BERRYVILLE — Another hearing in the lawsuit filed regarding an $18 fee charged to property owners was held last week, but it will lead to a much more expansive hearing in February.
Carroll County Circuit Judge Scott Jackson denied motions for summary judgement by both the plaintiff and defense, but he also said there were still factual matters to be defined at a full hearing with testimony from witnesses someone early next year.
The lawsuit is one of six filed in the Ozark Mountain Solid Waste District, which consists of Baxter, Boone, Carroll, Marion, Newton and Searcy counties.
The bulk of the lawsuits are the same, but the plaintiffs are individual residents of each county. Fayetteville lawyers Matt Bishop and Wendy Howerton filed all six suits. The plaintiff in Carroll County is Paul Summers.
The solid waste district board of directors voted in 2012 to default on revenue bonds sold to purchase the now defunct NABORS landfill in northern Baxter County due to a lack of revenue. Soon after, the district filed for federal bankruptcy protection, but that was denied. The bankruptcy judge ruled the district wasn’t eligible for bankruptcy because the district could have levied a fee against business and residential property owners for making trash service available, but the board chose not to for political reasons — the board is comprised almost solely of elected officials from each county.
Bank of the Ozarks (now Bank OZK), acting as trustee for the bond holders, filed suit against the district in Pulaski County Circuit Court, where Judge Tim Fox ruled in favor of the trustee and a and a receiver, Little Rock lawyer Geoffrey Treece, was appointed to file a report.
Treece’s report recommended the $18 fee be collected on every residential and business property in the district until bond holders are paid off, which could be almost 20 years. Fox approved the report and ruled that tax collectors across the state collect that fee. That led to court proceedings in the Ozarks.
Each of the suits alleges the court-ordered $18 fee collected on business and residential property taxes is actually a tax, thus an illegal exaction.
In court last week, Bishop pointed out that the law would allow the district to assess a fee for trash service, but in 2014 testimony in depositions revealed no trash services were being offered.
The district receives $2 for each ton of solid waste going to a landfill outside the district and fees it charges trash haulers for licensing, as well as grants for recycling and electronic waste.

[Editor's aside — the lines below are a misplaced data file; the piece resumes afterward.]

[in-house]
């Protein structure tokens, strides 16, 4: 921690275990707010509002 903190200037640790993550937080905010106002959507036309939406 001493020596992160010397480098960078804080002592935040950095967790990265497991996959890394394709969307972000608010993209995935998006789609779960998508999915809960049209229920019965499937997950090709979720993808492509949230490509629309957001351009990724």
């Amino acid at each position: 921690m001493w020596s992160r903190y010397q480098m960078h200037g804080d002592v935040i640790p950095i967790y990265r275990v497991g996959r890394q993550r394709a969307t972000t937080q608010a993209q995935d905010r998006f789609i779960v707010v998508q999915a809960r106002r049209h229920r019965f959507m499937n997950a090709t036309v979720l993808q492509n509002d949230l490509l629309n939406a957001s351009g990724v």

Bishop said that since 2014, the district has ended each year with triple-digit budget balances, but it has never tried to repay bond holders with that money.
Courts have ruled that a fee is not a tax if it is related to a service offered, but the $18 fee is used only to retire debt, Bishop said. Thus, it is a tax, not a fee, and a court cannot levy a tax.
A section in the state legislature’s appropriation bill that finances the ADEQ allows the agency to sue taxpayers to recoup money it spends from the Post Closure Trust Fund to permanently close a landfill. That section cites concern for environment protection as well.
Bishop said that section applies only to landfills owned by a solid waste district that cannot meet its financial obligations or has filed for bankruptcy protection. But it does not apply to privately-owned or county-owned facilities, so concern about the environment seems misplaced.
Bishop said the appropriations violate the state constitution, so plaintiffs are asking for protection from the bond holders, ADEQ and the receiver as well.
Mary-Tipton Thalheimer, Little Rock lawyer representing the defendants, said the law allowed for collection of a fee on business and residential customers for make services available, not necessarily services provided. She said one circuit court can’t overrule another circuit court, so the place to have filed the suit would have been in Pulaski County when Judge Fox issued his ruling.
W.H. Taylor, Carroll County lawyer representing Carroll County Collector Kay Phillips, who is also named as a defendant in the suit, also argued in favor of action in Pulaski County.
He said it appeared the receiver might have fraudulently reported to the court that the district offered trash services, which would allow for Judge Fox to reopen the case.
Deputy Attorney General Olan Reeves also appeared at the hearing.
Reeves explained that his only argument concerned the constitutionality of appropriations for the ADEQ.
Reeves told Judge Jackson that he has worked in state government for 41 years and admitted he was concerned when he first started seeing such substantive language in appropriations bills, but it is becoming more common. He said the Supreme Court has ruled that such language is legal if it addresses the same subject and doesn’t include funds for other purposes.
He went on to say his arguments had nothing to do with approval of the ADEQ’s ability to sue taxpayers, but whether it is legal under the constitution. Although the section in the ADEQ appropriations bill does indeed apply only to Ozark Mountain, it could apply to others in the future.
After hearing arguments, Judge Jackson recessed for about 45 minutes to digest the parties’ position.
When he called court back in session, he ruled that venue was proper in Carroll County because it was an illegal exaction lawsuit.
He also ruled in favor of Reeves’ argument that the ADEQ appropriations did not violate the constitution.
However, Jackson said there were still some factual matters to determine, namely whether the district actually offered solid waste disposal services and whether the district board voted to allow its lawyer to enter into an agreement with the receiver in the first place.
He said the parties would hold a conference call to set a date for winter 2020 for a hearing that will include testimony from witnesses.